The design of the building is highly innovative, and is an inspirational place to do rehabilitation and encourage movement. All of the architects used a wheelchair at the old facility to understand the use of wheelchairs and accessibility.

Via Ideas + Perspectives


Drawing on the site. BUILD discusses streamlining its design and building process by marking the construction site with the light fixture locations, a helpful exercise for architects as they see firsthand how the final build will come together at full scale.

Here are the top 5 things BUILD has learned along the way:

  1. Know your clearances
  2. Alignment is key
  3. Use it as a final check
  4. It’s about the experience
  5. Bring the right tools

Via BUILD Blog


Guiding principles for success. Industrial Brand talks to Michael Green, TED speaker and advocate for wooden tall buildings, about marketing for Michael Green Architecture (MGA) and architecture firms in general.

Green says one of the main contributors to MGA’s success is its authentic and relatable motives. MGA has a benevolent reason why it does what it does that goes far beyond growth or profits. The beliefs and values of MGA’s brand are really what attracts people, stakeholders, and potential clients. When people perceive these traits, agree with them, and see they’d enjoy working with MGA, a long term relationship is already in the works.

Via Industrial Brand Blog


Innovative Social Media Campaign

Seattle police live-tweet Doritos. Seattle Police Department used social media for two-way communication for Hempfest, the largest celebration of the pot culture. To educate citizens about the new laws, officers from the police department handed out bags of Doritos at the festival.

The bags of chips included a message with "dos and don'ts" of the new law and a link to the department's educational blog post, and humorous #OperationOrangeFingers tweets before the event and live-tweeting until the giveaway.

Via Forbes


Top 4 Architecture and Urbanism Blog Posts for Week of July 15, 2013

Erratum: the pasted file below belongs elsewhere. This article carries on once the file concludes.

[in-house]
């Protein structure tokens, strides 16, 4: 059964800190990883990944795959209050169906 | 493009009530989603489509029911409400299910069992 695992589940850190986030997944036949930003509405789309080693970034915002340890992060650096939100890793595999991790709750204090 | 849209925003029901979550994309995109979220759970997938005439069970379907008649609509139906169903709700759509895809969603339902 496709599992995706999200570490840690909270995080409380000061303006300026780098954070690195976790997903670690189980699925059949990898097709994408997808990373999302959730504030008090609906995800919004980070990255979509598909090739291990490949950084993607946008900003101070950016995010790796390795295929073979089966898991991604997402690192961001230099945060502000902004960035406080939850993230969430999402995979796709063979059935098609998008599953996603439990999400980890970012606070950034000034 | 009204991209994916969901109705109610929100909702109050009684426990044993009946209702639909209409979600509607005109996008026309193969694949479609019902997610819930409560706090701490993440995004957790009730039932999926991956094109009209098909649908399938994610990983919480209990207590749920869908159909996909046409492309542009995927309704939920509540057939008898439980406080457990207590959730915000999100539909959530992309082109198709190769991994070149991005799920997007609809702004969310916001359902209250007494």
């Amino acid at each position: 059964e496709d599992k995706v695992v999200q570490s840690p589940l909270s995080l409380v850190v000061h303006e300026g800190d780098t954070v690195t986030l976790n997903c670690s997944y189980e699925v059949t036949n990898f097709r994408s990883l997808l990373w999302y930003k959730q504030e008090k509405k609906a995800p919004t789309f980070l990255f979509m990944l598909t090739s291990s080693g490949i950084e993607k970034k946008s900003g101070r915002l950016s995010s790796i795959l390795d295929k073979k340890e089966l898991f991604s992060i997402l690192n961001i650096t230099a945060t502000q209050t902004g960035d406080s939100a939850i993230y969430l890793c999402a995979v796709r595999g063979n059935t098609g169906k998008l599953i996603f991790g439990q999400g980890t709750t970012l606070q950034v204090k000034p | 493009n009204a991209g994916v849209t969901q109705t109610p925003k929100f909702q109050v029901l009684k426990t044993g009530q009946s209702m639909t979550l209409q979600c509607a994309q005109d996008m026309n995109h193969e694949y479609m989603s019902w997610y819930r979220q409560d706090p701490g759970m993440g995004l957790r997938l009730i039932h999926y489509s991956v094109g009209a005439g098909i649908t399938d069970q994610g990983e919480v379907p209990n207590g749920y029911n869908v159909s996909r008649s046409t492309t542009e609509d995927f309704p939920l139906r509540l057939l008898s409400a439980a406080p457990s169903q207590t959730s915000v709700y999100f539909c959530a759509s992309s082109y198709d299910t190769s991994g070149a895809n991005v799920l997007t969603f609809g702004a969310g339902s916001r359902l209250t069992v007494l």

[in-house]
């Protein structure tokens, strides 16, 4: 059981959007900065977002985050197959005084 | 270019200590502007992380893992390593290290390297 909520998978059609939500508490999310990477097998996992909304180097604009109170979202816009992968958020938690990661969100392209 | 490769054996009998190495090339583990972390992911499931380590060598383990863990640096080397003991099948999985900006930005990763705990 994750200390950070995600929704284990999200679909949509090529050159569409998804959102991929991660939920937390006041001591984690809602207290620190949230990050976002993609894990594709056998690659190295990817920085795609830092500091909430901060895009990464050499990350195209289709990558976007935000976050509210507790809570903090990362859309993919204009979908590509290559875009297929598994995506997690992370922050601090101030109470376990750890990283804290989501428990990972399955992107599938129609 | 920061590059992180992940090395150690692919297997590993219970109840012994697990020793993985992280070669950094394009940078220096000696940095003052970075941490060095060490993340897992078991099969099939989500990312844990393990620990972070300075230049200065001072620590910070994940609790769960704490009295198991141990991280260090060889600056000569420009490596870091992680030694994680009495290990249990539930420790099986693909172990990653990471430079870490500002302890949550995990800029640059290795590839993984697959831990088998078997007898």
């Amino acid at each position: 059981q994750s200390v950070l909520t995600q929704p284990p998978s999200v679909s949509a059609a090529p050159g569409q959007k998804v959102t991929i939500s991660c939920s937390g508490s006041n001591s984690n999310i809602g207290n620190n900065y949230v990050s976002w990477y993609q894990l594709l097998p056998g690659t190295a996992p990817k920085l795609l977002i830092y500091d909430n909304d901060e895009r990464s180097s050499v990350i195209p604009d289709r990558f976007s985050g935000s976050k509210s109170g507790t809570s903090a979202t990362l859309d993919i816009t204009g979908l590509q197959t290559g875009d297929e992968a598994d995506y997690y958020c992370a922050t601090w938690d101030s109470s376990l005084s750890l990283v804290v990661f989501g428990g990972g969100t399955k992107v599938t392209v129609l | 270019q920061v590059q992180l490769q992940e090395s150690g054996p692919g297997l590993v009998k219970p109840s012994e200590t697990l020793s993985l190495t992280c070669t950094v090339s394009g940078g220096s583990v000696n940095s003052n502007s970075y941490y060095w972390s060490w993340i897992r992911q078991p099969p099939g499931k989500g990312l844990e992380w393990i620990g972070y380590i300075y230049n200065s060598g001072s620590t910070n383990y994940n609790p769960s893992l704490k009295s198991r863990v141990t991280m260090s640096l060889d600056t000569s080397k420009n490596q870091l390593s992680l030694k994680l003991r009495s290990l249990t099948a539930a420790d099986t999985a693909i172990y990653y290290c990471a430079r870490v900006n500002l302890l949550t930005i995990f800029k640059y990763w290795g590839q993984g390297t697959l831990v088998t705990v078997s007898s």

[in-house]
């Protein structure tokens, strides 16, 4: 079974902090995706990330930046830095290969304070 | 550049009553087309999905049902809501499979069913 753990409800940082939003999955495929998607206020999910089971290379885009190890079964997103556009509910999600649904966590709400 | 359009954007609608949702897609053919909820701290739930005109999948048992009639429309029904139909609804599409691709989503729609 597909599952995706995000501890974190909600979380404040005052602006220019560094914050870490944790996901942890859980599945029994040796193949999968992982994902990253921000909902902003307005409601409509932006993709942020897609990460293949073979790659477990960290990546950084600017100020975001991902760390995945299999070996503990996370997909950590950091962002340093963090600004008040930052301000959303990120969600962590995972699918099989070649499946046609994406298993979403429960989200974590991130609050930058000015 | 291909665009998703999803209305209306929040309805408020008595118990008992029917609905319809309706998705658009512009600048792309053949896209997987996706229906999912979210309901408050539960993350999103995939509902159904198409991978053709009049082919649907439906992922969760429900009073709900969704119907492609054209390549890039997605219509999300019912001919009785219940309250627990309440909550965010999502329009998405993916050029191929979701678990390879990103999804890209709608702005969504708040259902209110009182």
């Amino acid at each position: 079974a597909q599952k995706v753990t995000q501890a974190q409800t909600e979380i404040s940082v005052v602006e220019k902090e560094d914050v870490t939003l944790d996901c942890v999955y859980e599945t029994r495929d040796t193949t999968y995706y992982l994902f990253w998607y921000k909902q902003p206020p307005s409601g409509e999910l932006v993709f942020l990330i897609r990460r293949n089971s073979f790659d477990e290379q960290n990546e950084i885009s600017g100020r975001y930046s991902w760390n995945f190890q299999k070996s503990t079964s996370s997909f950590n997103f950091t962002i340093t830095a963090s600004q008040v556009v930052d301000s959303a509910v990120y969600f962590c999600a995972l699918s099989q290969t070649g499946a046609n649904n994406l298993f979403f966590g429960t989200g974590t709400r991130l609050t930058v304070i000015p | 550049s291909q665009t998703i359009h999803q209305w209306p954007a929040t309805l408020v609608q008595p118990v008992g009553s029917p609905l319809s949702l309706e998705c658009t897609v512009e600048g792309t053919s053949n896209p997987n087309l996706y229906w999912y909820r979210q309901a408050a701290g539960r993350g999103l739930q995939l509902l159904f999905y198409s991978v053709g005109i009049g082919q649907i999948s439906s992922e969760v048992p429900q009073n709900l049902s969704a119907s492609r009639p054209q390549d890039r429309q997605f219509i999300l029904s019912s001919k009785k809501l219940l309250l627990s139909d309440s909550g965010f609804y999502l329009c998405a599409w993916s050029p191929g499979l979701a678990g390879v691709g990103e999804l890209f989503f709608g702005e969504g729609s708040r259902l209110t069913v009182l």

HOK kiosks. Bug tech at Cannon. HMC and the next Frog. P+W's tech lab. Twinkie returns.


New kiosks.  HOK is introducing two new kiosks as part of its re:NEWS project near San Francisco’s Union Square.

While previous reuse ideas have included a bike repair kiosk and printmaking, the new kiosks will be a pop-up museum housing a collection of puppets from around the world. This project is a partnership effort with Community Arts International, the Union Square Business Improvement District, HOK and JCDecaux.

Via HOK Life


Bug technology. Jack Mevorah of Cannon Design explores the idea of replicating a spider web, which has been unveiled by Japan-based Spiber.

The company has created a kind of synthetic spider-web material it calls Qmonos, named after the Japanese word for spider web (kumonosu). Spiber says the artificial spider thread it has produced is equal to steel in tensile strength yet is flexible as rubber.

Via Cannon Design Blog


An efficient way to build. HMC Architects and Project Frog, a component building company, have teamed up to deliver “Impact,” Project Frog’s next generation building platform specifically designed around the needs of 21st century learning.

The new building platform, called Impact, answers the call of students and teachers across the nation for healthier, inspirational buildings, while addressing the needs of administrators for speed, durability and affordability.

Via HMC Architects Blog


A tech lab. Bruce Toman and Bill Schmalz of Perkins + Will, discuss the firm’s research center dedicated to investigating new technologies that contribute to high-performance buildings, finding applications for those technologies in the firm’s designs and contributing to the knowledge base of the architectural profession.

The Perkins+Will Building Technology Laboratory uses computers to generate virtual scenarios and to test innovative ideas. “Tech Lab’s research can strongly influence the designs of our projects, resulting in buildings that are energy-efficient and technically advanced, while also providing their occupants with pleasant environments to work or live in.” -- Bruce Toman and Bill Schmalz

Via Ideas + Perspectives


Innovative Social Media

Twinkies return. Twinkies make the “sweetest comeback in the history of ever” with the launch of a multi-platform campaign strategy to engage its users with media. Social media channels such as Twitter, Facebook, Instagram and Vine form the core pillars of that strategy.” The microsite, Feed Your Cakeface, has been populated with Instagram images and Vines showing the first bite of the snacks.

There is a giant Twinkie in Times Square, a cupcake in Los Angeles. And Twinkies teams are handing out buttons and a Twinkies food truck tour is planned to tour the country and give out cakes.

Via ZDNet and Feed Your Cake Face